I’ll be running two half-term workshops at the Verulamium Museum (The Museum of Everyday Life in Roman Britain) in St. Albans next month. Verulamium was the third largest city of Roman Britain and the museum stands on the site of the Roman town.
Both workshops are based around the theme of the Roman kitchen, allowing plenty of scope for food, implements, vessels, tools, pets and other rooms in the background. Workshop 1 will consist of making simple individual pop-up frameworks and adding the various elements to build up a 3D picture.
Workshop 2 (free) is a drop-in session where you get to help co-create a giant work of three dimensional art! The children will create and add the elements to a large pre-prepared, collapsible, cardboard framework, using the museum’s exhibits for inspiration. The finished piece will be displayed at the museum for a short period of time.
Further information about the workshops and the museum:
The Word Festival is an innovative programme of activities, events and workshops focusing on and exploring the pleasure of reading, writing and freedom of expression in Islington. Launched in 2012, and delivered annually since then, the Word Festival Programme is a partnership initiative between Islington Council’s Library and Heritage Services, Arts Service, All Change and Free Word.
This year artist Irma Irsara and I are proud to co-produce an event with Word17 at Finsbury Park Trust on Saturday 17th June (full details below). We’ll be running two workshops in pop-up design, illustration and wordplay for small children and their families. Make your very own pop-up creations by learning to develop basic mechanisms to create more complex designs, all in easy-to-follow steps.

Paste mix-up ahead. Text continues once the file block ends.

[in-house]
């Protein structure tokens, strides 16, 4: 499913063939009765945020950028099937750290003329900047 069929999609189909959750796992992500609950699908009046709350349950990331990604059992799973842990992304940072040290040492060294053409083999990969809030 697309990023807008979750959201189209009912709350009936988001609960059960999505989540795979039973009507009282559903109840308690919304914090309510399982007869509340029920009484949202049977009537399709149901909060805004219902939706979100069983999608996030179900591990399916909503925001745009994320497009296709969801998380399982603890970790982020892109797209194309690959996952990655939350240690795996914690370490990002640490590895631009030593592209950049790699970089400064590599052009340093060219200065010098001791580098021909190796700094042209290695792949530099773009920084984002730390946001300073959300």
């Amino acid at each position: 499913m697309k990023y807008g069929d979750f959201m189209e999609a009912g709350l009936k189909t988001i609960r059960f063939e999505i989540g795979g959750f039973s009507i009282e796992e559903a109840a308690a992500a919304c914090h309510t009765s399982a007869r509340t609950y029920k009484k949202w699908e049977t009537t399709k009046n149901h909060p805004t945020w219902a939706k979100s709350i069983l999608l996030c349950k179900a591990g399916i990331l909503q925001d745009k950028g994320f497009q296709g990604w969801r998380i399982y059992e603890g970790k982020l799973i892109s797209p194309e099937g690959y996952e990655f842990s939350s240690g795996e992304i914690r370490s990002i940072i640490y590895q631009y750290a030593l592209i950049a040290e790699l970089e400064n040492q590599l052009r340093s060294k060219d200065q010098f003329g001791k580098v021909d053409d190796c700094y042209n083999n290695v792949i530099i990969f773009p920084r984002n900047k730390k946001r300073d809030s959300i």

It’s also an opportunity to develop spatial awareness and explore ideas of transformation while practicing construction and craft-making skills. At the same time, we will be exploring descriptive wordplay in a fun and accessible way.
The starting point is the idea of someone special to you and how you would describe them using individual words and phrases. We are also interested in the idea of different languages. The event is targeted at younger children who are beginning to connect words and construct sentences.
The workshops are free and all materials are supplied – you just bring the creativity.
Suitable for children age 5 and upwards along with parents and carers.
Saturday 17th June 2017, 11am – 1pm & 2 – 4pm
Finsbury Park Trust, 225-229 Seven Sisters Road, London N4 2DF
No booking required – arrive early to avoid disappointment.
See the full Word programme here: Word Festival Brochure 2017
Below are images from our Word events in 2014 with Islington Museum.
For those who missed my workshop at the Geffrye Museum last week, fear not, here’s the tutorial. Learn two mechanisms and create a chick that flies out of an egg, before coming up with some designs of your own.
The workshop was organized by Hackney Arts as part of their Kids Who Can – Easter Arts Club. Check out some of the creations from the day at the bottom of the post, including a few alternative designs.
Below are some examples of the great work produced by the kids at my workshop at the Verulamium Museum, St Albans yesterday.
The workshop was linked to a bigger project, All In It Together, run St Albans Arts Team, with the aim of exploring ideas of propaganda versus reality with particular reference to World War 1 – a lot of the posters were produced at the time by St Albans based printers Dangerfields at the time.